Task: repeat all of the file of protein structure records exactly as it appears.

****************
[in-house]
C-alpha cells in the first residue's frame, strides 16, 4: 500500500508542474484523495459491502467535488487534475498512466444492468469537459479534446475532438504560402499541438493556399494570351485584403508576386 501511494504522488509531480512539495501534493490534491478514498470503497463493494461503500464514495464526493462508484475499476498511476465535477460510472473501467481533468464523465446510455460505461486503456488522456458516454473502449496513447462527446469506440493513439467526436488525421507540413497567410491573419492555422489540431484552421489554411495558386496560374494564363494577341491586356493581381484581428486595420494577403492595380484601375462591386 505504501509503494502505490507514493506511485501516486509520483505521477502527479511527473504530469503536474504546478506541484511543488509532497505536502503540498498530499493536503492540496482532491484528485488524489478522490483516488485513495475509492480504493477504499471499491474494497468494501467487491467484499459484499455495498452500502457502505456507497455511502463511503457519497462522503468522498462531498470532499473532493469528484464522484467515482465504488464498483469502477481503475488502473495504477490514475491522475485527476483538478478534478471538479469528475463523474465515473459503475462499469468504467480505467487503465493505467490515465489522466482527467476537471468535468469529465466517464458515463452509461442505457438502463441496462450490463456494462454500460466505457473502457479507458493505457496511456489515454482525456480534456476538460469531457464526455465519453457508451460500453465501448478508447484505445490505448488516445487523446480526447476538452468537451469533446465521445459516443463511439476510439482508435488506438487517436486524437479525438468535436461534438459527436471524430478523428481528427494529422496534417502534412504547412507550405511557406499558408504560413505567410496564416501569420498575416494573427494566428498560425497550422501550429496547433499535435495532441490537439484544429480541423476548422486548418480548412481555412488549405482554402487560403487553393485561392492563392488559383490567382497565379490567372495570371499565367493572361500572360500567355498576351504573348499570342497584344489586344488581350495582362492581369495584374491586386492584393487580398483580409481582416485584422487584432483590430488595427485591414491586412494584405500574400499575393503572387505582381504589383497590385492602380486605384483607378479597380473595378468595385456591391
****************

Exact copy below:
[in-house]
C-alpha cells in the first residue's frame, strides 16, 4: 500500500508542474484523495459491502467535488487534475498512466444492468469537459479534446475532438504560402499541438493556399494570351485584403508576386 501511494504522488509531480512539495501534493490534491478514498470503497463493494461503500464514495464526493462508484475499476498511476465535477460510472473501467481533468464523465446510455460505461486503456488522456458516454473502449496513447462527446469506440493513439467526436488525421507540413497567410491573419492555422489540431484552421489554411495558386496560374494564363494577341491586356493581381484581428486595420494577403492595380484601375462591386 505504501509503494502505490507514493506511485501516486509520483505521477502527479511527473504530469503536474504546478506541484511543488509532497505536502503540498498530499493536503492540496482532491484528485488524489478522490483516488485513495475509492480504493477504499471499491474494497468494501467487491467484499459484499455495498452500502457502505456507497455511502463511503457519497462522503468522498462531498470532499473532493469528484464522484467515482465504488464498483469502477481503475488502473495504477490514475491522475485527476483538478478534478471538479469528475463523474465515473459503475462499469468504467480505467487503465493505467490515465489522466482527467476537471468535468469529465466517464458515463452509461442505457438502463441496462450490463456494462454500460466505457473502457479507458493505457496511456489515454482525456480534456476538460469531457464526455465519453457508451460500453465501448478508447484505445490505448488516445487523446480526447476538452468537451469533446465521445459516443463511439476510439482508435488506438487517436486524437479525438468535436461534438459527436471524430478523428481528427494529422496534417502534412504547412507550405511557406499558408504560413505567410496564416501569420498575416494573427494566428498560425497550422501550429496547433499535435495532441490537439484544429480541423476548422486548418480548412481555412488549405482554402487560403487553393485561392492563392488559383490567382497565379490567372495570371499565367493572361500572360500567355498576351504573348499570342497584344489586344488581350495582362492581369495584374491586386492584393487580398483580409481582416485584422487584432483590430488595427485591414491586412494584405500574400499575393503572387505582381504589383497590385492602380486605384483607378479597380473595378468595385456591391